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Thought Leadership

Counseling During Campus Closure: Telehealth and Licensure



March 22, 2020

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Legal Updates

Many students rely on campus counseling centers for the provision of therapy. In the wake of campus closures, colleges and universities are asking whether their counselors may provide telehealth (also known as teletherapy) to students, and in what circumstances?

Two key issues are in play: (1) the ability to provide telehealth services and (2) the ability to provide services in states in which counselors are not licensed. Officials are working to ease requirements around both to ensure patients receive treatment.


Telehealth is the use of audio/video platforms or other telecommunications technologies to provide long-distance health care, including therapy. Individual states have their own licensing requirements and specific rules regarding telehealth services. In-state telehealth services are often governed differently than interstate services. For example, in Missouri, a college counselor may provide teletherapy to an in-state student, so long as the counselor continues to follow the guidelines of her professional code of ethics. Colleges and universities should refer to state law and their states’ psychology governing board to determine whether teletherapy is generally allowed.

Practicing across state lines

Whether a counselor is permitted to provide teletherapy across state lines is a trickier question. In some states, out-of-state providers can provide telehealth for a short period of time by statute; in others, an application to a governing body must be made (and in even others, it is generally not permitted).

A new interjurisdictional pact around the practice of psychology across state lines is being implemented in approximately a dozen states but is not yet operational. The rules governing this pact are in the process of being finalized, and there is no indication as to when it may go into effect.

Impact of emergency declarations on teletherapy

States are moving quickly on these issues. The Federation of State Medical Boards has published a list of states waiving certain licensure requirements (as of March 20). Additionally, Vice President Pence announced that the Department of Health and Human Services would issue a regulation permitting medical professionals to practice across state lines. It is unclear whether such regulation would address interstate telehealth.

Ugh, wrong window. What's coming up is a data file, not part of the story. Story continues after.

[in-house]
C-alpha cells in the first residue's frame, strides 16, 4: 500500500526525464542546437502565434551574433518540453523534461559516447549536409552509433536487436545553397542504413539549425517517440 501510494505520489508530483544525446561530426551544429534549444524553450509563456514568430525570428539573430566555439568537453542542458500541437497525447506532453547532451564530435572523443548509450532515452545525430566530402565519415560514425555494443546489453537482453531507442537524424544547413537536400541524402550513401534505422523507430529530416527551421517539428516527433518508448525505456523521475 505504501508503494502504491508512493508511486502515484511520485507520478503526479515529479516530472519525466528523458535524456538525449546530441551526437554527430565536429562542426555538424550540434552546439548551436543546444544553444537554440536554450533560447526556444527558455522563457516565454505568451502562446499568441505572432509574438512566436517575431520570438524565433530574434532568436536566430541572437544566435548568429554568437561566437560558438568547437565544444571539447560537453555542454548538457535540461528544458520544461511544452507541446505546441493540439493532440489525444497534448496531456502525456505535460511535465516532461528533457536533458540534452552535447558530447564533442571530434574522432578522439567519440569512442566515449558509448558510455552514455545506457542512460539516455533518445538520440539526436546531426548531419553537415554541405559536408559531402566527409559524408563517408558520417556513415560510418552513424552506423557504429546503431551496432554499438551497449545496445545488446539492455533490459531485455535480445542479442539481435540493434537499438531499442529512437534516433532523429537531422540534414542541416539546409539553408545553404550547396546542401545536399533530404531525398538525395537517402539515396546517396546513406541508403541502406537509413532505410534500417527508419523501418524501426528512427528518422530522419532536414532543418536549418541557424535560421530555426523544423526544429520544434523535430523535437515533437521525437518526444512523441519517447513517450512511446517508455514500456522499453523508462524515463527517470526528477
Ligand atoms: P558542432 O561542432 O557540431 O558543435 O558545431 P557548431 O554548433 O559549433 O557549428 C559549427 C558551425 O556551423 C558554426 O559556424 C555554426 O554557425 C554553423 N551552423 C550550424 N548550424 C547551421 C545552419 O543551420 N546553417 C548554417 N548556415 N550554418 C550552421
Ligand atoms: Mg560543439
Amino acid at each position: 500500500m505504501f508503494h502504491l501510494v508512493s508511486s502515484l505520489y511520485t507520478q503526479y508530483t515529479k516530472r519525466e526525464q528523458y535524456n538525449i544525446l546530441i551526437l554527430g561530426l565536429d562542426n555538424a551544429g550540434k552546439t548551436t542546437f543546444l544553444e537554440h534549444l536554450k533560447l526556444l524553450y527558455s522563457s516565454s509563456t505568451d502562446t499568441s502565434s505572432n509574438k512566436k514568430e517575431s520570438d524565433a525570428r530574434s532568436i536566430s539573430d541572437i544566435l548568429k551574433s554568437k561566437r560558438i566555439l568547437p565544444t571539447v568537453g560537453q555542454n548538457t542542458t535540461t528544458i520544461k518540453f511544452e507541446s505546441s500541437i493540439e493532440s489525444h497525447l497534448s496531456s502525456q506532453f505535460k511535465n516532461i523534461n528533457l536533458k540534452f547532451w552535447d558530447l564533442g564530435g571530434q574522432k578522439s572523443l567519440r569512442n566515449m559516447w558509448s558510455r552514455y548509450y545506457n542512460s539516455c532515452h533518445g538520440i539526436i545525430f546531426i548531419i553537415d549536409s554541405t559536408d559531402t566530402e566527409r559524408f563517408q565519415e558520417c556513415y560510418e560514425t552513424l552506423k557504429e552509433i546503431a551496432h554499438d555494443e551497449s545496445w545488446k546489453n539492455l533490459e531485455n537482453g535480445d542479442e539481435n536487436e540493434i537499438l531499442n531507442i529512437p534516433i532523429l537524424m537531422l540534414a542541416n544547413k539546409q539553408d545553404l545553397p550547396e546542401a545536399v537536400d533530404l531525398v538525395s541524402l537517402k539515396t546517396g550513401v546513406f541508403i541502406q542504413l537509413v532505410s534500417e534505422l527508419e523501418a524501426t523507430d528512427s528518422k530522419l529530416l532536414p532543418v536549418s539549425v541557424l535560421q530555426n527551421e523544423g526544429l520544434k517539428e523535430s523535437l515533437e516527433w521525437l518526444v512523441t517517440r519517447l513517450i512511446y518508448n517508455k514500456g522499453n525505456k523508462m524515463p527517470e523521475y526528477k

What this means for you

Absent clear guidance on your institution’s authority to provide teletherapy services in a jurisdiction, campus counseling centers should consider whether other resources may be available to a student in their home community, and whether continued counseling is necessary for the student’s health and safety.

If providing telehealth, consider:

  • Requiring students sign consent forms for the provision of teletherapy which expressly address insurance and privacy issues.
  • Having students check with their insurance providers teletherapy coverage. At least 37 states require insurance companies to cover telehealth services and in-person services equally. Many states require Medicaid and Medicare to cover telehealth, and actions taken by the federal and state governments are expanding coverage.
  • Ensuring that your liability insurance permits the provision of teletherapy in these circumstances and determining the scope of such coverage (e.g., does an insurer require treaters to use certain platforms).

Regarding privacy, college counselors must be compliant with HIPAA, including in the provision of teletherapy. Certain audio/video communication platforms advertise themselves as HIPAA-compliant; others may not comply. Insurance companies may require that telehealth be provided using a certain platform. However, the Department of Health and Human Services’ Office for Civil Rights announced it will not impose penalties for noncompliance with HIPAA requirements for the good-faith provision of telehealth, in light of the national emergency.

State and federal response to the current pandemic is rapidly evolving. Continue to ensure compliance.

Contact us

Husch Blackwell continues to monitor the evolving situation and its implications for our clients. Should you have any questions, please do not hesitate to contact Anne Cartwright or your Husch Blackwell attorney.

Husch Blackwell has launched a COVID-19 response team providing insight to businesses as they address challenges related to the coronavirus outbreak. The page contains programming and content to assist clients and other interested parties across multiple areas of operations, including labor and employment, retailing, and supply chain management, among others.


Mary E. Deweese

Senior Associate